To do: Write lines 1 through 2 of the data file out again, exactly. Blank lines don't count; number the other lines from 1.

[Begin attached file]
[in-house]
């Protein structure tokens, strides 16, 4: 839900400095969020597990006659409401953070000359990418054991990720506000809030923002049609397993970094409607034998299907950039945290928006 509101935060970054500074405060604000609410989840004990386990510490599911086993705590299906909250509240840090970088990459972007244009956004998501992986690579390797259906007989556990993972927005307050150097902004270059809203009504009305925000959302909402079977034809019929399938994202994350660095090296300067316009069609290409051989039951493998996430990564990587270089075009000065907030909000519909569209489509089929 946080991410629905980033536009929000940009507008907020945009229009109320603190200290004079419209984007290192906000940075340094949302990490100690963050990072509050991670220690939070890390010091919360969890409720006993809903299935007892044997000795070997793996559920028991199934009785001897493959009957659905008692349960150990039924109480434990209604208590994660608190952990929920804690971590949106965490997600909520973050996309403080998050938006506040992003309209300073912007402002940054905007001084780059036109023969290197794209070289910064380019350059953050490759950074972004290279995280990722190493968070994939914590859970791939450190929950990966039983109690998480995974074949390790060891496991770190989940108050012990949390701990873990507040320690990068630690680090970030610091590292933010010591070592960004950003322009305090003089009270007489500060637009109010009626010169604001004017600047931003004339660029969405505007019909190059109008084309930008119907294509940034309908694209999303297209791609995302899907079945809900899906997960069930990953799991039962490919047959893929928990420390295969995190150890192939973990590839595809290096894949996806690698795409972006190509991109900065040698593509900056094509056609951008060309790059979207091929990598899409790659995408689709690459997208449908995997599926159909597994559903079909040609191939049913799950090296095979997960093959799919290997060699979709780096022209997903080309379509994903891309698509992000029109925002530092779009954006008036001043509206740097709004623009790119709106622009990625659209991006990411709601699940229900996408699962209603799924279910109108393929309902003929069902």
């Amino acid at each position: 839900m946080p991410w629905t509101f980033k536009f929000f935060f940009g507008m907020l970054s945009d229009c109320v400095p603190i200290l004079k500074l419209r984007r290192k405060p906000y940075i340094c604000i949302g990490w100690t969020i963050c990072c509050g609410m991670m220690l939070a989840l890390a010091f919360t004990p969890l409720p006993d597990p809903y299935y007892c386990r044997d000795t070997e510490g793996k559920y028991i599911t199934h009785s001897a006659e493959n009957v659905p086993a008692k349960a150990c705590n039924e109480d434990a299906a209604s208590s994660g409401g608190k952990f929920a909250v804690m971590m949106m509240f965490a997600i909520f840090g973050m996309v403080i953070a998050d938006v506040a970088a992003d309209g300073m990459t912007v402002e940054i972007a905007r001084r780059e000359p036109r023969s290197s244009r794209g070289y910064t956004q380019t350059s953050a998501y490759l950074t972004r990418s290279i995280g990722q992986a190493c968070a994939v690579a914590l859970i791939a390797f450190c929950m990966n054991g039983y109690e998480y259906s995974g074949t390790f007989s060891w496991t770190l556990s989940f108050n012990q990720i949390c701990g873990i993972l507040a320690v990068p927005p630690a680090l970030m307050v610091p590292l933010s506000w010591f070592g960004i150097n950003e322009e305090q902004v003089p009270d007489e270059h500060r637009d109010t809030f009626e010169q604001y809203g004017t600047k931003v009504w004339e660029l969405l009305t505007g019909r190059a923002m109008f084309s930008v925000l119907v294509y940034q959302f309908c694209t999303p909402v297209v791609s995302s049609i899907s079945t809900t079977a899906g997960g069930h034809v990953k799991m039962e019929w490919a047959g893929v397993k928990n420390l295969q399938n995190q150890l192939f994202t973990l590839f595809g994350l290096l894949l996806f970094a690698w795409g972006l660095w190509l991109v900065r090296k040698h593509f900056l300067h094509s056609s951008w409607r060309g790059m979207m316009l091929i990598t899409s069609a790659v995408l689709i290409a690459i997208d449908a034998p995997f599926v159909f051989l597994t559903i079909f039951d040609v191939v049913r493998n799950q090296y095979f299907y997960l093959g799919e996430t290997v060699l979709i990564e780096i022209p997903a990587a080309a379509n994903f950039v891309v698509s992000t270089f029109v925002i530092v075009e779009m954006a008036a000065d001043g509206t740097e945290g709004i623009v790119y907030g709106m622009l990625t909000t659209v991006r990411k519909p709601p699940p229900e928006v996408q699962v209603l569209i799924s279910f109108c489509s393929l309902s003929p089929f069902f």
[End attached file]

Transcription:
[in-house]
């Protein structure tokens, strides 16, 4: 839900400095969020597990006659409401953070000359990418054991990720506000809030923002049609397993970094409607034998299907950039945290928006 509101935060970054500074405060604000609410989840004990386990510490599911086993705590299906909250509240840090970088990459972007244009956004998501992986690579390797259906007989556990993972927005307050150097902004270059809203009504009305925000959302909402079977034809019929399938994202994350660095090296300067316009069609290409051989039951493998996430990564990587270089075009000065907030909000519909569209489509089929 946080991410629905980033536009929000940009507008907020945009229009109320603190200290004079419209984007290192906000940075340094949302990490100690963050990072509050991670220690939070890390010091919360969890409720006993809903299935007892044997000795070997793996559920028991199934009785001897493959009957659905008692349960150990039924109480434990209604208590994660608190952990929920804690971590949106965490997600909520973050996309403080998050938006506040992003309209300073912007402002940054905007001084780059036109023969290197794209070289910064380019350059953050490759950074972004290279995280990722190493968070994939914590859970791939450190929950990966039983109690998480995974074949390790060891496991770190989940108050012990949390701990873990507040320690990068630690680090970030610091590292933010010591070592960004950003322009305090003089009270007489500060637009109010009626010169604001004017600047931003004339660029969405505007019909190059109008084309930008119907294509940034309908694209999303297209791609995302899907079945809900899906997960069930990953799991039962490919047959893929928990420390295969995190150890192939973990590839595809290096894949996806690698795409972006190509991109900065040698593509900056094509056609951008060309790059979207091929990598899409790659995408689709690459997208449908995997599926159909597994559903079909040609191939049913799950090296095979997960093959799919290997060699979709780096022209997903080309379509994903891309698509992000029109925002530092779009954006008036001043509206740097709004623009790119709106622009990625659209991006990411709601699940229900996408699962209603799924279910109108393929309902003929069902």